Vulcan - watchVulcan AI’s wearable watches can capture near-miss incidents and identify hazards.

“What these technologies do is capture these incidents as they provide useful data points,” explained Mr Yeo. Once a hazard is identified, be it poor housekeeping or a slippery oil patch, the supervisor on-site can then rectify the issue promptly. It could also identify workers who are prone to STF, to facilitate further investigation of the root cause which could be fatigue or simply worn-out footwear.

Vulcan AI’s wearable watches have been commercialised and are supported under IMDA’s Advanced Digital Solutions scheme. Currently, the solution is undergoing further development via the BEAMP Market Development phase to expand the features to include health monitoring and productivity measurements to ensure workers are allocating the appropriate amount of time for different work activities.


Another tool that is gaining traction is the Electronic Permit-to-Work (ePTW) system, which digitalises the PTW processes. While pen and paper were used before, PTW for high-risk activities can now be managed and monitored through a digital authorisation system, reducing paperwork and saving time.

Novade-Safety-ePTW-ScreensThe Electronic Permit to Work (EPTW) system automates the processing of permits to work on selected high-risk activities.

For example, an ePTW system ensures proper checks are completed before starting work-at-height activities and a qualified person has approved the PTW.

“It can prevent falsification of permits as there are audit trails and geotagging to ensure the right person is carrying out the right tasks at the right place,” said Mr Yeo. “Supervisors can also have an overview of all the permits that are at the construction sites, all on one platform.”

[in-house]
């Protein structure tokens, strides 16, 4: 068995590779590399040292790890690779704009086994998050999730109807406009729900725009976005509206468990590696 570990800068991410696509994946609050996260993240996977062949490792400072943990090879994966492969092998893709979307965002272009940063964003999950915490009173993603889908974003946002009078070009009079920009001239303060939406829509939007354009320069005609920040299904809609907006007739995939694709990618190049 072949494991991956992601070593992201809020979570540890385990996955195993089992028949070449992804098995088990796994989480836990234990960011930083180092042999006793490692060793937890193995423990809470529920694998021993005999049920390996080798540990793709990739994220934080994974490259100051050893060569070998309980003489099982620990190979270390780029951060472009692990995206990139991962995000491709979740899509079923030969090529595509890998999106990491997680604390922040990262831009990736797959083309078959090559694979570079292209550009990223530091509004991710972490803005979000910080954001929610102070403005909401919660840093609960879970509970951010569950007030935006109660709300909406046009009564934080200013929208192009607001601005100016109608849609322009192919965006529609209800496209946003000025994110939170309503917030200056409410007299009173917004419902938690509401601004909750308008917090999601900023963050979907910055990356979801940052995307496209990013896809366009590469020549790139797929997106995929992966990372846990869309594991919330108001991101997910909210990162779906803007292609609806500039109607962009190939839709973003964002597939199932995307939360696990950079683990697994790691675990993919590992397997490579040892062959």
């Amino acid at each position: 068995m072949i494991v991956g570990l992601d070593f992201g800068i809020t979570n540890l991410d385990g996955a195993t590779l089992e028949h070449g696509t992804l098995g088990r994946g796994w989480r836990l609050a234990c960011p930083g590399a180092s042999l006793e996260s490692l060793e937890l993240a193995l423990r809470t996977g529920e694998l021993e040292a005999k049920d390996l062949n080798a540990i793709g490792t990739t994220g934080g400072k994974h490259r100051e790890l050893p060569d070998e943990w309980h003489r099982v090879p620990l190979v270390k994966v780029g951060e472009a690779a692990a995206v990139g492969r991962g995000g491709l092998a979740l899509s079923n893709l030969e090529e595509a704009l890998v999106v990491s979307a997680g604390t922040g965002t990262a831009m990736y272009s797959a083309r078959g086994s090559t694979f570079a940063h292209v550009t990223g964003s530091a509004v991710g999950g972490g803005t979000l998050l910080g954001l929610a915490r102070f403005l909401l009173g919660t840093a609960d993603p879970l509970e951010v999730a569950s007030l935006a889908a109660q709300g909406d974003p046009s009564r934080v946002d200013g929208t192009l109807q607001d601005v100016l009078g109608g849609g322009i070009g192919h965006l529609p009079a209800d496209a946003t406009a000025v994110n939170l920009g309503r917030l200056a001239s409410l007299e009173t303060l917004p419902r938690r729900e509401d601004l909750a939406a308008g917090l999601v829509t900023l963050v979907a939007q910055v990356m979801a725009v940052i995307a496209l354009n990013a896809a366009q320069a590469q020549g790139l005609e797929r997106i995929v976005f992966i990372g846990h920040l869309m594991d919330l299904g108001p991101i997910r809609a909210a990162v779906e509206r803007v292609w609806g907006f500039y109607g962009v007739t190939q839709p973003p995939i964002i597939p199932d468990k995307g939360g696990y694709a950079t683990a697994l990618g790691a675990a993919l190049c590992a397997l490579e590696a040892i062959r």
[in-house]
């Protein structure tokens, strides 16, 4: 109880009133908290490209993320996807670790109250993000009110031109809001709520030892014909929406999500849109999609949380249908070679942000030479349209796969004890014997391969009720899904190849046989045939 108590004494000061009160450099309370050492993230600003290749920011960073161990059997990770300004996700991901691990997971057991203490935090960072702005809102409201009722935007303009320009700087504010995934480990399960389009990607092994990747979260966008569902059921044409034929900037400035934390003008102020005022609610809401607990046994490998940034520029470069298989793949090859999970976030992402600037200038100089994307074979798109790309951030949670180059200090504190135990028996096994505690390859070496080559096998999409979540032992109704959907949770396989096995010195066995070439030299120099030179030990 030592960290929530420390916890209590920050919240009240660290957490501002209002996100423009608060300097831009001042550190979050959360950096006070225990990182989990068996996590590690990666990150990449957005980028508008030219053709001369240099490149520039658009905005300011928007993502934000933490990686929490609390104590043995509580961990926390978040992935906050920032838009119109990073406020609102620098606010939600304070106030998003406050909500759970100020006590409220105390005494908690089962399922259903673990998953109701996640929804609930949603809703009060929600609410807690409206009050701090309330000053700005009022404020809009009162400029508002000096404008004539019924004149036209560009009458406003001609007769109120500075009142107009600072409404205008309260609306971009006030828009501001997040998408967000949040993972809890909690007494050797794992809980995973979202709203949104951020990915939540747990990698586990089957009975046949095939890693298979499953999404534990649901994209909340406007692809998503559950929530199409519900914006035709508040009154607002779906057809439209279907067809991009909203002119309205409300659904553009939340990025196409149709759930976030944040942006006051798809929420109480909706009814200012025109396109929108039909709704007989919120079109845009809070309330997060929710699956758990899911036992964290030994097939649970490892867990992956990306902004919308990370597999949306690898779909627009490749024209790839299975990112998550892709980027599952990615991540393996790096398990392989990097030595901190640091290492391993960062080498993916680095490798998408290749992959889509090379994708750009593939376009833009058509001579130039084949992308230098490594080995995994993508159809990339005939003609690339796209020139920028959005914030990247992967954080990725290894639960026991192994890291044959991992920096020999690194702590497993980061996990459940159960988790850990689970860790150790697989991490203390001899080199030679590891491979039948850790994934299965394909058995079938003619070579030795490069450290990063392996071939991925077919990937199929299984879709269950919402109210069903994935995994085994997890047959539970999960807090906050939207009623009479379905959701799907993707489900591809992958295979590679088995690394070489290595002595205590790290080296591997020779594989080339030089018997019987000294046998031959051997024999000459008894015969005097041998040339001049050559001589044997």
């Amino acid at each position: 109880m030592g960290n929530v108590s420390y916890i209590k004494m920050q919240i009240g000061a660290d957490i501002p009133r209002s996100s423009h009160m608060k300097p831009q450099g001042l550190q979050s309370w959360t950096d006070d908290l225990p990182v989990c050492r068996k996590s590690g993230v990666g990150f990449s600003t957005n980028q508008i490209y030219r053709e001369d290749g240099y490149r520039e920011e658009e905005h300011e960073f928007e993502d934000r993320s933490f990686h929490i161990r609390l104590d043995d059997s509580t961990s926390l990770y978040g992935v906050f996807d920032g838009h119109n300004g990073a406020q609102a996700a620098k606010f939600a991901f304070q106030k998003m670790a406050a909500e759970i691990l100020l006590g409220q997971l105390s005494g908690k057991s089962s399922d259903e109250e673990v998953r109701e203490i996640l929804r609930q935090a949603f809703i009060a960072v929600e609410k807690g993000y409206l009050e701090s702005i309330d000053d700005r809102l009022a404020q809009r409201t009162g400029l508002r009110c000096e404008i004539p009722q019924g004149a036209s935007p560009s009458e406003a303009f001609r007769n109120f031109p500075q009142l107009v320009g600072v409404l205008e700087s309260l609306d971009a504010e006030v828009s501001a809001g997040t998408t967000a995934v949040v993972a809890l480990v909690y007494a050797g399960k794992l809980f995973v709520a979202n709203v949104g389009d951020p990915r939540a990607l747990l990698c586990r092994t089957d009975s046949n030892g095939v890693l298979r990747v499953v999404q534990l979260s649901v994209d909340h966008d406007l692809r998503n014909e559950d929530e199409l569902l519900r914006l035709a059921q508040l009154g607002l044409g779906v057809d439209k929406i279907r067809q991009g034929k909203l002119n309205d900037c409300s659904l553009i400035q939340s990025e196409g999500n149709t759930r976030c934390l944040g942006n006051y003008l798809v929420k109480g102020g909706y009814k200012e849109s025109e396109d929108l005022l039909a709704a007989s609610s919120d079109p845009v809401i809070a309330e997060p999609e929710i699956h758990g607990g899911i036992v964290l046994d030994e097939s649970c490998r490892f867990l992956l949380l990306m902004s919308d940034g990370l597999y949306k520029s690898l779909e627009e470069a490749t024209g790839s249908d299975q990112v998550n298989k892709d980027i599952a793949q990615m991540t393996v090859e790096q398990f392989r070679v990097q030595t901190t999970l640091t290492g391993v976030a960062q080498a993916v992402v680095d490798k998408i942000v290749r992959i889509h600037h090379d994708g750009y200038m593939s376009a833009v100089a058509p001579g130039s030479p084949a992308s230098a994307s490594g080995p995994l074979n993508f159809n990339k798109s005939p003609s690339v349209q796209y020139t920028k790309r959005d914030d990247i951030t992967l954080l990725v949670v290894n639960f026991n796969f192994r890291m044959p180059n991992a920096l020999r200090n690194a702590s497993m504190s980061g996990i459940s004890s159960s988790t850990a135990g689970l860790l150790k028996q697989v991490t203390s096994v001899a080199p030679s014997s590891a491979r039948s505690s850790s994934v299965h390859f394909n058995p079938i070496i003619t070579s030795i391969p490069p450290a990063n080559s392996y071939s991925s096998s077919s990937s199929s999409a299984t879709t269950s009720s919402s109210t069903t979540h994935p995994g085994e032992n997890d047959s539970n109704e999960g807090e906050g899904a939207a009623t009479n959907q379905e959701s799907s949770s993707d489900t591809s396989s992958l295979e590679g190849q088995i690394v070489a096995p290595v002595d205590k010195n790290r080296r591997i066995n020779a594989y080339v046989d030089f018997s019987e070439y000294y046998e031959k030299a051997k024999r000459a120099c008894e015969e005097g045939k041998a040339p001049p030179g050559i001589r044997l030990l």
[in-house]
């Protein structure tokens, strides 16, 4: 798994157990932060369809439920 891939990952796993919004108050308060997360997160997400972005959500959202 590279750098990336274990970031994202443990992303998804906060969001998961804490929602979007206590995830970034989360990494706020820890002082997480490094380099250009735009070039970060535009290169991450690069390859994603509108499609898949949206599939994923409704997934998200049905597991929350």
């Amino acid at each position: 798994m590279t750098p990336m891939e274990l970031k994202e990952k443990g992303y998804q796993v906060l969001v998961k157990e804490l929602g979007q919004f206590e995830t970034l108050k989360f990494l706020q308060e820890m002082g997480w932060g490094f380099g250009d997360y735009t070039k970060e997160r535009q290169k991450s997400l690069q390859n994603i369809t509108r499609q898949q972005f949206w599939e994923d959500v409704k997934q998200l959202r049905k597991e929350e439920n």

Moving into new digital terrains, however, can be daunting for some companies. “In such cases, they can start small in selected areas and if it works, they can expand to other areas,” Mr Yeo advised.

Ultimately, companies should view these technology investments as beneficial to both the workforce and the workplace. “When workers know that they are working safely, they have peace of mind and become more productive. Without having to decide between getting the job done or taking risks, workers also feel less stressed and are better able to make good judgements. It’s like a feedback loop.” he said.

To adopt these technology solutions, local SMEs can apply for:

  1. The Productivity Solutions Grant (PSG), which co-funds up to 70% of the qualifying costs of adopting pre-approved digital solutions under the Construction and Facilities Management Industry Digital Plan, up to a cap of $30,000 per firm.
  2. The Advanced Digital Solutions (ADS), which funds up to 70% of the qualifying cost of the digital solutions.


The Building and Construction Authority (BCA) champions the development and transformation of the built environment sector, in order to improve Singapore’s living environment. BCA oversees areas such as safety, quality, inclusiveness, sustainability and productivity, all of which, together with our stakeholders and partners, help to achieve our mission to transform the Built Environment sector and shape a liveable and smart built environment for Singapore.